Haidt (borrowing an analogy supplied by the neuroscientist Gary Marcus) describes the situation thus: “the brain”, out of which behaviour stems, “is like a book, the first draft of which is written by the genes during fetal development. No chapters are complete at birth, and some are just rough outlines waiting to be filled in during childhood. But not a single chapter—be it on sexuality, language, food preferences, or morality—consists of blank pages on which a society can inscribe any conceivable set of words” (loc. 2389). Elsewhere, the author writes that “Nature provides a first draft, which experience then revises… ‘Built-in’ does not mean unmalleable; it means ‘organized in advance of experience’” (loc. 2392).
Of course, when it comes to any given behavioural phenomenon, the presence and nature of the prewiring cannot simply be taken for granted. Rather, it must be firmly and scientifically established. When it comes to our moral sense, there are several bits of evidence that help demonstrate that it does in fact have a basis in our biology, and that also help us to recreate the precise nature of this biological backing.
One of the biggest hints that our moral sense does in fact have a biological backing is the fact that our moral judgments are largely a matter of intuition, rather than conscious reasoning. Indeed, Haidt spends the entire first part of his book guiding the reader through the large body of evidence in support of this rather counter-intuitive notion. There, Haidt argues that we are constantly evaluating information as it filters into our brains, and that this evaluation process is driven by ancient psychological mechanisms that function automatically, unconsciously, and in the blink of an eye (loc. 1178). Our moral judgements, like our judgments of virtually all things, are largely guided by these evaluative mechanisms (loc. 932-41).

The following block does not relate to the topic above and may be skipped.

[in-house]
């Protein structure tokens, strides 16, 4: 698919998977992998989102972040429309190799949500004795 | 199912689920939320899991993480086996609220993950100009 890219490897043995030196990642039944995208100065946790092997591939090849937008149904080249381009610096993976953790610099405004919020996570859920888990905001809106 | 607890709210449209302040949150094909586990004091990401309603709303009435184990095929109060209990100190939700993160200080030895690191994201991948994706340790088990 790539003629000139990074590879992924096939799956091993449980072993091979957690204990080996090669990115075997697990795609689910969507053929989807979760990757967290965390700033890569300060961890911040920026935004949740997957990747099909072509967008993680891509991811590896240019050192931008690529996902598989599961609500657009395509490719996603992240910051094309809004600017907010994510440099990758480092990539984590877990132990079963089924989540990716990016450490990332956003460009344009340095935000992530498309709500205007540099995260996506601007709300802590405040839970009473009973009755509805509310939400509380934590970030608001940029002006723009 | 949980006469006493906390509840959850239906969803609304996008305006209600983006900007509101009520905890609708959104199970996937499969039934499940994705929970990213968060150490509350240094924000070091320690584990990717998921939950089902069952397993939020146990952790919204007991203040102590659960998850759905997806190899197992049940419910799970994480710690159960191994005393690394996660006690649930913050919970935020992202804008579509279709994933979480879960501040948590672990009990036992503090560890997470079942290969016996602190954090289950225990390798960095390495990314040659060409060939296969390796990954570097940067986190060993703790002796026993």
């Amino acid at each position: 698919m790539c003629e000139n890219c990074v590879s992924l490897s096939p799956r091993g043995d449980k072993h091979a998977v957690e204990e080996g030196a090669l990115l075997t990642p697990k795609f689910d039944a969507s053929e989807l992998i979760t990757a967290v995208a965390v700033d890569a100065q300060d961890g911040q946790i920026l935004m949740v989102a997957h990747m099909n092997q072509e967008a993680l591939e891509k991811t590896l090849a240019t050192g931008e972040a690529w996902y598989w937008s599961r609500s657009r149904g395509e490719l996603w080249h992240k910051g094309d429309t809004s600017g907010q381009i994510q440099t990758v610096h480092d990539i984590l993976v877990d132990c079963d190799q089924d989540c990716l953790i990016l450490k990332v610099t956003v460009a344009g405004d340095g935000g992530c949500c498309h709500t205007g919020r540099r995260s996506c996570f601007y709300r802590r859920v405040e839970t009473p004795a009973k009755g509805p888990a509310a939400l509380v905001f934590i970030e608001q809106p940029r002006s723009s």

Here is a ‘Dateline’ segment on how these evaluative mechanisms play into a very controversial issue: racism.
The Implicit Association Test is not only used to measure unconscious perceptions with regards to race, but a whole host of other issues as well. To take the IAT test with regards to any of these issues (including race) visit the following website: http://projectimplicit.org/index.html
The rational stories that we tell ourselves and others about why we find certain things and actions objectionable do not drive our moral judgements. Rather, they are largely post hoc (after-the-fact) fabrications meant to make sense of our intuitions, and to convince others to think like we do: “we do moral reasoning not to reconstruct the actual reasons why we ourselves came to a judgment; we reason to find the best possible reasons why somebody else ought to join us in our judgment” (loc. 918). This was a skill that became particularly important to us when we developed language and started gossiping about one another (loc. 955), which at least partly explains why our capacity to reason evolved in the first place (loc. 947-52).
*For prospective buyers: To get a good indication of how this (and other) articles look before purchasing, I’ve made several of my past articles available for free. Each of my articles follows the same form and is similar in length (15-20 pages). The free articles are available here: Free Articles